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The sculpture garden

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Henry Moore

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Pablo Picasso, detail

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Diego Rivera

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Amadeo Modigliani

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Screen Shot 2015-03-08 at 3.18.56 PMVincent van Gogh

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Screen Shot 2015-03-08 at 3.20.07 PMEdgar Degas, including Le Petit Danseuse de14 ans

 

 

All photography: Jane Eaton Hamilton, iPhone

Pharting around.

 

It is a good exercise to make art.  i do it often.  It makes me think in poetics, somehow.  Does this happen to any of you?

Patti Smith reads Virginia Woolf

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The godmother of punk reads from “The Waves.”

Patti Smith reads Virginia Woolf

On Art: Tilda Swinton at the Rothko Chapel

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“I believe that all great art holds the power to dissolve things: time, distance, difference, injustice, alienation, despair. I believe that all great art holds the power to mend things: join, comfort, inspire hope in fellowship, reconcile us to our selves.”

Tilda Swinton

Afternoon Delight

Finishing up the edits (thank you, first readers!) on the new novel to get it sent to my agent tomorrow, then followed that up with jive and painting.  Oh yeah.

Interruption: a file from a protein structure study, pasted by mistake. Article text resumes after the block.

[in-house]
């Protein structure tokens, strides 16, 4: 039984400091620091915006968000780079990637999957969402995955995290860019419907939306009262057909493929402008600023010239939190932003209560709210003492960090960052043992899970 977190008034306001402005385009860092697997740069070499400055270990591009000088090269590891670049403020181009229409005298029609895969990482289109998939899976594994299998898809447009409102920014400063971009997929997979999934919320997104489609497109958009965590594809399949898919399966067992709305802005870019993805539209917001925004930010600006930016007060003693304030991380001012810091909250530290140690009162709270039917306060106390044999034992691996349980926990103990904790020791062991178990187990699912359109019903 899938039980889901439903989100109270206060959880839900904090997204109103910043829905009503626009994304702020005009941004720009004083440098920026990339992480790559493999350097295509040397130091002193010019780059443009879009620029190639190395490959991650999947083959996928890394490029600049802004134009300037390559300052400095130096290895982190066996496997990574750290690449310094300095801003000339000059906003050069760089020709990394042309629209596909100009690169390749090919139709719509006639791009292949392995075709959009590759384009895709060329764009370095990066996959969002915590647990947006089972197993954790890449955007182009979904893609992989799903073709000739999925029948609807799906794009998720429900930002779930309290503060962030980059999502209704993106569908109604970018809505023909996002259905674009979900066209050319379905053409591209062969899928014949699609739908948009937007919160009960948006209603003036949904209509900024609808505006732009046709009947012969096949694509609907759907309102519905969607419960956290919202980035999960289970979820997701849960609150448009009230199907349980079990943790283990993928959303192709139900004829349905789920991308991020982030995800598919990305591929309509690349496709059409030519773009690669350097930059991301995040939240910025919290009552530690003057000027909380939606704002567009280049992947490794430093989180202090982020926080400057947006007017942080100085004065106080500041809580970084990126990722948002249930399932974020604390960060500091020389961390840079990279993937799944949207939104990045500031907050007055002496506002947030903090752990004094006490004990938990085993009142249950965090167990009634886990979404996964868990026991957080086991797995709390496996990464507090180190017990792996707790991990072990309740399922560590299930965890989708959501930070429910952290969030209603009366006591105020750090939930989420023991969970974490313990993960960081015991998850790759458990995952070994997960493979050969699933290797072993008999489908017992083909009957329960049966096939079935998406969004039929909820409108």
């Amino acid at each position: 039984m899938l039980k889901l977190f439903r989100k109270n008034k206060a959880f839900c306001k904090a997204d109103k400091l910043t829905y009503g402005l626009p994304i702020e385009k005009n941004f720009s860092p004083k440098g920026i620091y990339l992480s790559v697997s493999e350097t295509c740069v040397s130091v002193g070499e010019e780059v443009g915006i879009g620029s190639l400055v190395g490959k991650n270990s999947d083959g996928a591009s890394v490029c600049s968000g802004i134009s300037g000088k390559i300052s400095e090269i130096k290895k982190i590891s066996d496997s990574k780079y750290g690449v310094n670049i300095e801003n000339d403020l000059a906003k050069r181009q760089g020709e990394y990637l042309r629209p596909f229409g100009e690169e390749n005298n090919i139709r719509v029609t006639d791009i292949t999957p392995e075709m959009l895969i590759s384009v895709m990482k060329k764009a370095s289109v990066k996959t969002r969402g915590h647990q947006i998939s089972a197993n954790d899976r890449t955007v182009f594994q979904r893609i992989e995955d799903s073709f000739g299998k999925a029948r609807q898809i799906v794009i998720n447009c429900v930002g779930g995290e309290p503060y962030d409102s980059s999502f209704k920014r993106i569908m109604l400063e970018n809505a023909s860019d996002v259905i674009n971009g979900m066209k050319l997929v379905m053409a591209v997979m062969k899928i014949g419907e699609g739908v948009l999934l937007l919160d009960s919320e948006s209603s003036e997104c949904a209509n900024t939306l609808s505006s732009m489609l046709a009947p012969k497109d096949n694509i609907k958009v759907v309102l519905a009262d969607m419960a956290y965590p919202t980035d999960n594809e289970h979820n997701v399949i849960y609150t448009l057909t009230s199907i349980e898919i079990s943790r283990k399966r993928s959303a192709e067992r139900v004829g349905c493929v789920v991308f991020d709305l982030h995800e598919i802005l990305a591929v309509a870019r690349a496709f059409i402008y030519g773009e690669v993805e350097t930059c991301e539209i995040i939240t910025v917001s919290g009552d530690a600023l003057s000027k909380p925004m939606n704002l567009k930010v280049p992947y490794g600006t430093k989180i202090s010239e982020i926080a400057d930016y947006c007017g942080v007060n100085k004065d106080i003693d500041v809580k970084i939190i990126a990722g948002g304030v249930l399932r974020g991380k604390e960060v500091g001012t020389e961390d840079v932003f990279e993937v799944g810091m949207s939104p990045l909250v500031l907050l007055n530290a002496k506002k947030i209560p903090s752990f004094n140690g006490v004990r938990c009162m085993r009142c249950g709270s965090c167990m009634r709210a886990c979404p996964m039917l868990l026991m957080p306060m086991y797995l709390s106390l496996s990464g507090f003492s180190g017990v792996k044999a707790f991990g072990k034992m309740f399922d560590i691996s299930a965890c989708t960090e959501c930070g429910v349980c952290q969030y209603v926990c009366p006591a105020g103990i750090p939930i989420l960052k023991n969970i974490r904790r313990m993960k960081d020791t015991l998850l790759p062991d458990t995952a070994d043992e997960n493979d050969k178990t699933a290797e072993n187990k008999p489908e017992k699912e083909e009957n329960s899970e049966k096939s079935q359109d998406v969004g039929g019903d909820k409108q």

JEHNude2015

Blind contours

 

I don’t look at the page, nor lift my hand, though I put a few deets in afterwards, in these cases just the hat stripes.JEH1

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JEH3Blind contours, Jane Eaton Hamilton, 2015

 

Colour the world/What is art for?

Did you ever wonder where pigments came from?  This is a lovely resource for a peregrination into artists’ colours.

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Jane Eaton Hamilton, Paris, 2014

The world in pigments.

Here is a video by Alain de Botton which I love very much.  What is art for?

What is art for?

Here are some paintings for your frame, Santa baby.

Send an email to janeeatonhamilton at shaw dot ca to inquire about pricing.  All works: acrylic on paper, various sizes.

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JEHblackdress1  JEHnude1JEHnude2 JEHwhitepaper1

Poetry

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Poetry heals the wounds inflicted by reason. –Novalis